Colorado Still Has No Sports Betting Legislation Before Congress

  • Colorado has not heard a sports betting bill in Congress this year to date.
  • State legislators suggest that mobile betting will be a chief consideration of any sports gambling legislation.
  • Residents may get the final say, as sports betting seems targeted for public referendum either this year or in 2020.

DENVER – Despite many allusions to and discussions about sports wagering amongst the connected Colorado cognoscenti, there actually haven’t been any legalization measures proffered to date.

With only a month left to get ballot initiatives settled in the 2019 legislative session, time seems to be running out on legal sports betting in Colorado this year.

Nevertheless, House Majority Leader Alec Garnett (D-Denver) has hinted to local outlets that a last-minute plan could be put forth for consideration.

“But that could change tomorrow. It’s like weather in Colorado – it can change at any moment.”

So maybe not.

Nevertheless, Garnett says that efforts have been underway behind the scenes to get a comprehensive bill assembled and introduced before the end of the session.

“We’ve been working the last couple of months with stakeholders trying to build what a legal sports gambling framework would look like in Colorado.”

So far, the only bipartisan element of any potential sports wagering legislation is that mobile betting – i.e. wagering over the Internet via a smartphone or tablet – has to be included in the package.

It is difficult to say whether or not the casino operators in the state believe that mobile is a help or a hindrance to their operations. The reality is that it likely presents them with a mixed bag of benefits and detriments.

Colorado has 33 land-based commercial casinos, most of which are smaller, tourist-oriented venues peppered throughout the region. There is also a pair of tribal casinos to consider, both of which operate under compact agreements with the state.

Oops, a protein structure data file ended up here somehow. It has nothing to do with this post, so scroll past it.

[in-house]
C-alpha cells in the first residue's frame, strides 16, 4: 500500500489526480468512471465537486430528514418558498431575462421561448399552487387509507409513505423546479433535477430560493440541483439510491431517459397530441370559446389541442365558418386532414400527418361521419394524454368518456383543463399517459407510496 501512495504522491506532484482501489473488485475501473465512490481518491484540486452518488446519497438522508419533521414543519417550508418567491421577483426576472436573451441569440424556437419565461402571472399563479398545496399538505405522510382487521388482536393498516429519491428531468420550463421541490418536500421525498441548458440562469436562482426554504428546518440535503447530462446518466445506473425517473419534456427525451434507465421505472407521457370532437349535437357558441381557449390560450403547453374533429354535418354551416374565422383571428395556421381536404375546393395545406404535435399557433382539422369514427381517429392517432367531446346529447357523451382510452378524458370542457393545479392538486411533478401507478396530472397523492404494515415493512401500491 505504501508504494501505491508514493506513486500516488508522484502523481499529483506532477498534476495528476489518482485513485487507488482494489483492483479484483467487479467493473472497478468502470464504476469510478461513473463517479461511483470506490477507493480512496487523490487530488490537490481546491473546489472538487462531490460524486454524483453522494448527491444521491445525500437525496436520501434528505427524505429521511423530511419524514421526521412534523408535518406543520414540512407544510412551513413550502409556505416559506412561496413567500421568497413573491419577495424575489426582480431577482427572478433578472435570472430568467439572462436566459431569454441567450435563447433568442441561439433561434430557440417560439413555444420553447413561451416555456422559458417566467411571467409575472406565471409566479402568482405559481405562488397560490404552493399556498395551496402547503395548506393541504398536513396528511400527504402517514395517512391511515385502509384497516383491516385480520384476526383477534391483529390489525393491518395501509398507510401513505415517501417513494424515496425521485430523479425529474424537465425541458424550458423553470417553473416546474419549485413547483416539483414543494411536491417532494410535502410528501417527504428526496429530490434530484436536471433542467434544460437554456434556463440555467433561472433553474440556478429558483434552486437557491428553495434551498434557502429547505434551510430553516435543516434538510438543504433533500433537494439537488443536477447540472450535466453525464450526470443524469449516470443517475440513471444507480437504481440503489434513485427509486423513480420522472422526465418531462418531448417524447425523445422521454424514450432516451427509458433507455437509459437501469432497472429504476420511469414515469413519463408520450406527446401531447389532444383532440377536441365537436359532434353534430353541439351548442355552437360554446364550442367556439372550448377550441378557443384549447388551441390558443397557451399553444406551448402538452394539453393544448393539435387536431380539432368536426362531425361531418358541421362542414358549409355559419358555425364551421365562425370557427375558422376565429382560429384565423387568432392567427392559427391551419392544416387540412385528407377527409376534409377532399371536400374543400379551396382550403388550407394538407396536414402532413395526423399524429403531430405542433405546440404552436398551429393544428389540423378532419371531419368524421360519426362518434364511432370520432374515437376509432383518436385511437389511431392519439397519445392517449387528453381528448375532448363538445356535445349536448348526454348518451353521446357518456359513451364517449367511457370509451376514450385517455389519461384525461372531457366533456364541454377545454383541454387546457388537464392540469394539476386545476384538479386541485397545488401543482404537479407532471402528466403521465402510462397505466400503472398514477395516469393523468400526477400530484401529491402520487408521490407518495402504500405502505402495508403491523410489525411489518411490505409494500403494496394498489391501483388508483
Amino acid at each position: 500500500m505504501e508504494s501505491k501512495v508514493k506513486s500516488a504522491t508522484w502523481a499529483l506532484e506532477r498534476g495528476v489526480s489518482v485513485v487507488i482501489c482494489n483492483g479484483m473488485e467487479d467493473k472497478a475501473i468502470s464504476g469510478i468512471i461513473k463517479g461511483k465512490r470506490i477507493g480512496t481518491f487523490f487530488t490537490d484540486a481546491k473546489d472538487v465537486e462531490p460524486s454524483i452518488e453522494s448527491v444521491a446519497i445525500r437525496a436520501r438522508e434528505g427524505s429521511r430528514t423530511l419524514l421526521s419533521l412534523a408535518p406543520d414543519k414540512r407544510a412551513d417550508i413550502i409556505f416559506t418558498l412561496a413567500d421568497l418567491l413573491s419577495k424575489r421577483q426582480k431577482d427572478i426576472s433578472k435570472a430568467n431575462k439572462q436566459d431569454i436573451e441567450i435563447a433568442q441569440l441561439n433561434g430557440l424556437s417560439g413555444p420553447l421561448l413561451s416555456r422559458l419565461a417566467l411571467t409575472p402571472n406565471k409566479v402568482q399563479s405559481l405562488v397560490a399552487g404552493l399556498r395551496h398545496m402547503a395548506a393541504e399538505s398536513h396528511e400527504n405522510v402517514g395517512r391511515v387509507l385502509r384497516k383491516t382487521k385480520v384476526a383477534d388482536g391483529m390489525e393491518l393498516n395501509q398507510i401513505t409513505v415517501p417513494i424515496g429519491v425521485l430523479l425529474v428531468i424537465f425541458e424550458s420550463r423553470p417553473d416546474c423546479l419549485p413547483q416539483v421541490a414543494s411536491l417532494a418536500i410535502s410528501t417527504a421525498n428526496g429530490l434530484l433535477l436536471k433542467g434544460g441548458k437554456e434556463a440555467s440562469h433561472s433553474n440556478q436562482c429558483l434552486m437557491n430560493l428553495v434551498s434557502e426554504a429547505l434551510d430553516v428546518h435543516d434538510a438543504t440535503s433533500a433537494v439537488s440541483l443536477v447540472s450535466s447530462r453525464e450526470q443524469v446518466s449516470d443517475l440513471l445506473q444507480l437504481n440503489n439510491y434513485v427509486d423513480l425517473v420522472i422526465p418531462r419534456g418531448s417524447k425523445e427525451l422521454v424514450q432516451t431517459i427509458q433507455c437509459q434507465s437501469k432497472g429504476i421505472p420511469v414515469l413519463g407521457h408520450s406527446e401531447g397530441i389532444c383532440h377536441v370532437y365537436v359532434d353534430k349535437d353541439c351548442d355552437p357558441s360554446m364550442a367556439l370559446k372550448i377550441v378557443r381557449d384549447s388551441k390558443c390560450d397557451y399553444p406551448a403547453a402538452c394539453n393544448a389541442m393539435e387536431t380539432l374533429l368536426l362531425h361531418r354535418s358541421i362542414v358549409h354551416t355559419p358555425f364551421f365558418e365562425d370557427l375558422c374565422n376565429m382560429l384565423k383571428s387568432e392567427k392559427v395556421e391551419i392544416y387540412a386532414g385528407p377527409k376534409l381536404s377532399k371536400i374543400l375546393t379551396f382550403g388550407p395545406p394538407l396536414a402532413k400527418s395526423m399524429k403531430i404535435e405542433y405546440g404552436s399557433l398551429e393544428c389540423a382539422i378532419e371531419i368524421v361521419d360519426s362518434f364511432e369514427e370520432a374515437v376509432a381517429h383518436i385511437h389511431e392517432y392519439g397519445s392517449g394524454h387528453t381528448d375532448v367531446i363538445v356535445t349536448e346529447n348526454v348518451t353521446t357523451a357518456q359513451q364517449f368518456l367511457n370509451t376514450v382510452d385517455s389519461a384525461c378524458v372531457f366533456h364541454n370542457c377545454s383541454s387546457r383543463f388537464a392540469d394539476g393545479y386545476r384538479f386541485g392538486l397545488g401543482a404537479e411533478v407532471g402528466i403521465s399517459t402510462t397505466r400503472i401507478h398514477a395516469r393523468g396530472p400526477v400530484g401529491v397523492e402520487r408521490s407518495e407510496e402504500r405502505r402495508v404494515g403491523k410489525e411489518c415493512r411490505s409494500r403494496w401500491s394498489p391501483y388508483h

While online, mobile wagering is clearly what the people want (and also represents the highest “ROI” for the government in terms of tax revenue), smaller venues might be interested in pushing for physical exclusivity to sports betting in order that foot traffic is increased. The tribes may also be angling for special considerations per their compacts.

At the end of the day, whichever group or groups can make the best economic argument(s) are the ones that will likely win out.

Colorado Legislators Prefer A Referendum

The last-minute nature of the alleged forthcoming sports betting legislation is due to the fact that such represents the timeframe for getting the initiative onto a ballot for the November elections.

That isn’t technically the final deadline, as most Colorado officials believe that the state could simply rewrite a small section of its criminal code to legalize sports gambling. Even Attorney General Cynthia Coffman has issued an opinion that sports wagering does not legally fall under the scope of gambling.

However, state lawmakers seem reticent to go that route and would rather put the issue of gambling expansion to the public. One reason for this is that gambling expansion has lately proved unpopular in the state.

In 2014, a ballot measure to expand casino gaming to Colorado racetracks was put to a statewide vote. This lost, with wholly 70% of residents voting in opposition.

That said, sports wagering is now a mainstream issue nationwide, in a way that traditional casino gaming has rarely been. The tide of public opinion is absolutely turning.

To that point, it’s not altogether unlikely (or unreasonable) that the state defers on getting sports betting in Colorado out the door altogether in 2019. This would allow the initiative to garner maximum reach on the 2020 November ballots, where record voter turnout is expected for the upcoming Presidential elections.

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